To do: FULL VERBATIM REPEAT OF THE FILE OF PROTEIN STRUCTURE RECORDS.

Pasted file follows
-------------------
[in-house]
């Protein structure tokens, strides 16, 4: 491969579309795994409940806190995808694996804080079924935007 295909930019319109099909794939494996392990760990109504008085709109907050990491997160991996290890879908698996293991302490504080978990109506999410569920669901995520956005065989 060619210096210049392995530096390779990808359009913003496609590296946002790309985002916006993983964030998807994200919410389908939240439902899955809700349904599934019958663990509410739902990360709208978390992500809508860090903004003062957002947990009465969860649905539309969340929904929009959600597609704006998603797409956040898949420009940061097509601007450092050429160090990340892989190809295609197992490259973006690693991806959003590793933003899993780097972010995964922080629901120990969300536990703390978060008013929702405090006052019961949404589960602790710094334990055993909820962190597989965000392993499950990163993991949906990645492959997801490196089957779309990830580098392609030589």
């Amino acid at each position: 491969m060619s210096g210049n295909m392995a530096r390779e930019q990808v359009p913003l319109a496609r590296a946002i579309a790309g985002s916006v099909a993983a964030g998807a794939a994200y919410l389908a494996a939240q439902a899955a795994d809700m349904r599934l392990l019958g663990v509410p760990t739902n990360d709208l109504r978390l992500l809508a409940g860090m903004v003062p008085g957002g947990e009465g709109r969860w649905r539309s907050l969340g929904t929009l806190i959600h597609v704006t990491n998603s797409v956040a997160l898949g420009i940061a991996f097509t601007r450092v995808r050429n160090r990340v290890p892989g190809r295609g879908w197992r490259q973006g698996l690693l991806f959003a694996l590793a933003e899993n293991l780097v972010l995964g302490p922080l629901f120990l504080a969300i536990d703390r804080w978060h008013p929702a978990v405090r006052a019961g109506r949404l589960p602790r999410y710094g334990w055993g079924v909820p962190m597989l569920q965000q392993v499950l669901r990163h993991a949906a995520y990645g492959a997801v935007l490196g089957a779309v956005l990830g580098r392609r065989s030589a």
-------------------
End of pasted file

[in-house]
């Protein structure tokens, strides 16, 4: 491969579309795994409940806190995808694996804080079924935007 295909930019319109099909794939494996392990760990109504008085709109907050990491997160991996290890879908698996293991302490504080978990109506999410569920669901995520956005065989 060619210096210049392995530096390779990808359009913003496609590296946002790309985002916006993983964030998807994200919410389908939240439902899955809700349904599934019958663990509410739902990360709208978390992500809508860090903004003062957002947990009465969860649905539309969340929904929009959600597609704006998603797409956040898949420009940061097509601007450092050429160090990340892989190809295609197992490259973006690693991806959003590793933003899993780097972010995964922080629901120990969300536990703390978060008013929702405090006052019961949404589960602790710094334990055993909820962190597989965000392993499950990163993991949906990645492959997801490196089957779309990830580098392609030589």
């Amino acid at each position: 491969m060619s210096g210049n295909m392995a530096r390779e930019q990808v359009p913003l319109a496609r590296a946002i579309a790309g985002s916006v099909a993983a964030g998807a794939a994200y919410l389908a494996a939240q439902a899955a795994d809700m349904r599934l392990l019958g663990v509410p760990t739902n990360d709208l109504r978390l992500l809508a409940g860090m903004v003062p008085g957002g947990e009465g709109r969860w649905r539309s907050l969340g929904t929009l806190i959600h597609v704006t990491n998603s797409v956040a997160l898949g420009i940061a991996f097509t601007r450092v995808r050429n160090r990340v290890p892989g190809r295609g879908w197992r490259q973006g698996l690693l991806f959003a694996l590793a933003e899993n293991l780097v972010l995964g302490p922080l629901f120990l504080a969300i536990d703390r804080w978060h008013p929702a978990v405090r006052a019961g109506r949404l589960p602790r999410y710094g334990w055993g079924v909820p962190m597989l569920q965000q392993v499950l669901r990163h993991a949906a995520y990645g492959a997801v935007l490196g089957a779309v956005l990830g580098r392609r065989s030589a």